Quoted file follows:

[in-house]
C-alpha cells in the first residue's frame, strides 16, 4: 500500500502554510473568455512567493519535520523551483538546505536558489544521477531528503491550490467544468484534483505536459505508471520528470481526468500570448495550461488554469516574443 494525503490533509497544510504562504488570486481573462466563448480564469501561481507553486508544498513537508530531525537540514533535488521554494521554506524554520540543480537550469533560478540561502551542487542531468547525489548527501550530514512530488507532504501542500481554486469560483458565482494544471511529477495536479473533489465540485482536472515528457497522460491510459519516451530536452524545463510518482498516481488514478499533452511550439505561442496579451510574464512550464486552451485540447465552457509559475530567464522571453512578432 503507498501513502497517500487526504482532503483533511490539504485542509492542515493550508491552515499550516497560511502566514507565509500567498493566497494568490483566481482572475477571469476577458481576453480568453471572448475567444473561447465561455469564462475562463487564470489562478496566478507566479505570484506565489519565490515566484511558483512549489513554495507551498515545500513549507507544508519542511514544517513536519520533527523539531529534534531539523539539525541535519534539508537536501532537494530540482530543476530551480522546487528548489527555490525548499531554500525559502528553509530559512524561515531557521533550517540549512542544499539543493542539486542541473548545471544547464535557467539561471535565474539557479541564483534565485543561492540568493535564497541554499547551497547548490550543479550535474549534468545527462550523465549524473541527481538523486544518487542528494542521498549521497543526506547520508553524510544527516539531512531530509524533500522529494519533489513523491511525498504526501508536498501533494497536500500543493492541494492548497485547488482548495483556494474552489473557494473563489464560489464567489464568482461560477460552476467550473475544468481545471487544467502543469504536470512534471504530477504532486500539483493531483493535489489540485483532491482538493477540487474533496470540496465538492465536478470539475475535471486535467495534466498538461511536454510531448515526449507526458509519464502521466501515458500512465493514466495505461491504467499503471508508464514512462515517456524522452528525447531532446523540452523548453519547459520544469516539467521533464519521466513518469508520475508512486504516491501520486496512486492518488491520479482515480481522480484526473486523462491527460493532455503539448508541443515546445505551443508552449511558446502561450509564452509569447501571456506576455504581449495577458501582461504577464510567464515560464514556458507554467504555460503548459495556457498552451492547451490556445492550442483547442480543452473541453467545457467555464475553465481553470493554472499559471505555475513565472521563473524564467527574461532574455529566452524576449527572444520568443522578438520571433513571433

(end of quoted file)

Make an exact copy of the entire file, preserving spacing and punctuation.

[in-house]
C-alpha cells in the first residue's frame, strides 16, 4: 500500500502554510473568455512567493519535520523551483538546505536558489544521477531528503491550490467544468484534483505536459505508471520528470481526468500570448495550461488554469516574443 494525503490533509497544510504562504488570486481573462466563448480564469501561481507553486508544498513537508530531525537540514533535488521554494521554506524554520540543480537550469533560478540561502551542487542531468547525489548527501550530514512530488507532504501542500481554486469560483458565482494544471511529477495536479473533489465540485482536472515528457497522460491510459519516451530536452524545463510518482498516481488514478499533452511550439505561442496579451510574464512550464486552451485540447465552457509559475530567464522571453512578432 503507498501513502497517500487526504482532503483533511490539504485542509492542515493550508491552515499550516497560511502566514507565509500567498493566497494568490483566481482572475477571469476577458481576453480568453471572448475567444473561447465561455469564462475562463487564470489562478496566478507566479505570484506565489519565490515566484511558483512549489513554495507551498515545500513549507507544508519542511514544517513536519520533527523539531529534534531539523539539525541535519534539508537536501532537494530540482530543476530551480522546487528548489527555490525548499531554500525559502528553509530559512524561515531557521533550517540549512542544499539543493542539486542541473548545471544547464535557467539561471535565474539557479541564483534565485543561492540568493535564497541554499547551497547548490550543479550535474549534468545527462550523465549524473541527481538523486544518487542528494542521498549521497543526506547520508553524510544527516539531512531530509524533500522529494519533489513523491511525498504526501508536498501533494497536500500543493492541494492548497485547488482548495483556494474552489473557494473563489464560489464567489464568482461560477460552476467550473475544468481545471487544467502543469504536470512534471504530477504532486500539483493531483493535489489540485483532491482538493477540487474533496470540496465538492465536478470539475475535471486535467495534466498538461511536454510531448515526449507526458509519464502521466501515458500512465493514466495505461491504467499503471508508464514512462515517456524522452528525447531532446523540452523548453519547459520544469516539467521533464519521466513518469508520475508512486504516491501520486496512486492518488491520479482515480481522480484526473486523462491527460493532455503539448508541443515546445505551443508552449511558446502561450509564452509569447501571456506576455504581449495577458501582461504577464510567464515560464514556458507554467504555460503548459495556457498552451492547451490556445492550442483547442480543452473541453467545457467555464475553465481553470493554472499559471505555475513565472521563473524564467527574461532574455529566452524576449527572444520568443522578438520571433513571433